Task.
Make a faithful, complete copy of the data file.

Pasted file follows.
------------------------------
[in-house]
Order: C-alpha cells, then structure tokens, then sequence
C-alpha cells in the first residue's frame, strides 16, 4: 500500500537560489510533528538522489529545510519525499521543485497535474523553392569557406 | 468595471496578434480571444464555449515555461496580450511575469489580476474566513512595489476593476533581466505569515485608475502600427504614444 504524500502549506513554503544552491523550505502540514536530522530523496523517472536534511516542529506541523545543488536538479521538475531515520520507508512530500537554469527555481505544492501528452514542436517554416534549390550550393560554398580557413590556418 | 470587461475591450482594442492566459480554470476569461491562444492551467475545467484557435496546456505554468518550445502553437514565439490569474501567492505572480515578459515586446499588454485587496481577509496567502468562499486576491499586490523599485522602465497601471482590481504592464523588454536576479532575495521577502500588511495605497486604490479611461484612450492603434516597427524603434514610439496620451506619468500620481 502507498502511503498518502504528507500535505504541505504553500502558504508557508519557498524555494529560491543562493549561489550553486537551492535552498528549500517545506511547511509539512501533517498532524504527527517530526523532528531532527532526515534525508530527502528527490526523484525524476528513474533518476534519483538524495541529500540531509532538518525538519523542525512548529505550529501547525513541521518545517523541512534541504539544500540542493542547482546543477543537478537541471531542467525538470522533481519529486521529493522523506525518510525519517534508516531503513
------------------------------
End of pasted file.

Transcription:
[in-house]
Order: C-alpha cells, then structure tokens, then sequence
C-alpha cells in the first residue's frame, strides 16, 4: 500500500537560489510533528538522489529545510519525499521543485497535474523553392569557406 | 468595471496578434480571444464555449515555461496580450511575469489580476474566513512595489476593476533581466505569515485608475502600427504614444 504524500502549506513554503544552491523550505502540514536530522530523496523517472536534511516542529506541523545543488536538479521538475531515520520507508512530500537554469527555481505544492501528452514542436517554416534549390550550393560554398580557413590556418 | 470587461475591450482594442492566459480554470476569461491562444492551467475545467484557435496546456505554468518550445502553437514565439490569474501567492505572480515578459515586446499588454485587496481577509496567502468562499486576491499586490523599485522602465497601471482590481504592464523588454536576479532575495521577502500588511495605497486604490479611461484612450492603434516597427524603434514610439496620451506619468500620481 502507498502511503498518502504528507500535505504541505504553500502558504508557508519557498524555494529560491543562493549561489550553486537551492535552498528549500517545506511547511509539512501533517498532524504527527517530526523532528531532527532526515534525508530527502528527490526523484525524476528513474533518476534519483538524495541529500540531509532538518525538519523542525512548529505550529501547525513541521518545517523541512534541504539544500540542493542547482546543477543537478537541471531542467525538470522533481519529486521529493522523506525518510525519517534508516531503513